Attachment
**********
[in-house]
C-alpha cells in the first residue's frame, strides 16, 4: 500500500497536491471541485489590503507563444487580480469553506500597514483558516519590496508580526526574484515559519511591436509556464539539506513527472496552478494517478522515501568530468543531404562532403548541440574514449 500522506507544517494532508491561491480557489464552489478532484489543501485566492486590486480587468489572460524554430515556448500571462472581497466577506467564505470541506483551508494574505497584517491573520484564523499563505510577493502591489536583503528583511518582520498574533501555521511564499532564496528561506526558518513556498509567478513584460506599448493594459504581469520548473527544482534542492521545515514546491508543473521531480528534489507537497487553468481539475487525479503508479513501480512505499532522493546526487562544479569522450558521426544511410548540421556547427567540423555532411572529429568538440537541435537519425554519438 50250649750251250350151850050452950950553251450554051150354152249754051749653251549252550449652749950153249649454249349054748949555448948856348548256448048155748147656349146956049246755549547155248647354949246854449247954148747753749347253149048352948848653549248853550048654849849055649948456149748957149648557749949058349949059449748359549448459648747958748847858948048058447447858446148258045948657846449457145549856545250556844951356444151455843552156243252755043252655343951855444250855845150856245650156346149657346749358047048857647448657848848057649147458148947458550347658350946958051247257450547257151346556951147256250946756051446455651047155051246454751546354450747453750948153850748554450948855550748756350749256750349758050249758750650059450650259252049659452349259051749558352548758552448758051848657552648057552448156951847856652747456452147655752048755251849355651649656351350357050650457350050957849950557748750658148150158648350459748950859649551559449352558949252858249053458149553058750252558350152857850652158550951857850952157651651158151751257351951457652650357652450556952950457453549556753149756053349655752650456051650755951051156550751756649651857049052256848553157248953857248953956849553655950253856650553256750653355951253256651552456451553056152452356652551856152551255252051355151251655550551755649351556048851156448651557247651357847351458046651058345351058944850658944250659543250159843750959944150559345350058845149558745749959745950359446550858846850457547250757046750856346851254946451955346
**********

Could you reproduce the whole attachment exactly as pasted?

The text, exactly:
[in-house]
C-alpha cells in the first residue's frame, strides 16, 4: 500500500497536491471541485489590503507563444487580480469553506500597514483558516519590496508580526526574484515559519511591436509556464539539506513527472496552478494517478522515501568530468543531404562532403548541440574514449 500522506507544517494532508491561491480557489464552489478532484489543501485566492486590486480587468489572460524554430515556448500571462472581497466577506467564505470541506483551508494574505497584517491573520484564523499563505510577493502591489536583503528583511518582520498574533501555521511564499532564496528561506526558518513556498509567478513584460506599448493594459504581469520548473527544482534542492521545515514546491508543473521531480528534489507537497487553468481539475487525479503508479513501480512505499532522493546526487562544479569522450558521426544511410548540421556547427567540423555532411572529429568538440537541435537519425554519438 50250649750251250350151850050452950950553251450554051150354152249754051749653251549252550449652749950153249649454249349054748949555448948856348548256448048155748147656349146956049246755549547155248647354949246854449247954148747753749347253149048352948848653549248853550048654849849055649948456149748957149648557749949058349949059449748359549448459648747958748847858948048058447447858446148258045948657846449457145549856545250556844951356444151455843552156243252755043252655343951855444250855845150856245650156346149657346749358047048857647448657848848057649147458148947458550347658350946958051247257450547257151346556951147256250946756051446455651047155051246454751546354450747453750948153850748554450948855550748756350749256750349758050249758750650059450650259252049659452349259051749558352548758552448758051848657552648057552448156951847856652747456452147655752048755251849355651649656351350357050650457350050957849950557748750658148150158648350459748950859649551559449352558949252858249053458149553058750252558350152857850652158550951857850952157651651158151751257351951457652650357652450556952950457453549556753149756053349655752650456051650755951051156550751756649651857049052256848553157248953857248953956849553655950253856650553256750653355951253256651552456451553056152452356652551856152551255252051355151251655550551755649351556048851156448651557247651357847351458046651058345351058944850658944250659543250159843750959944150559345350058845149558745749959745950359446550858846850457547250757046750856346851254946451955346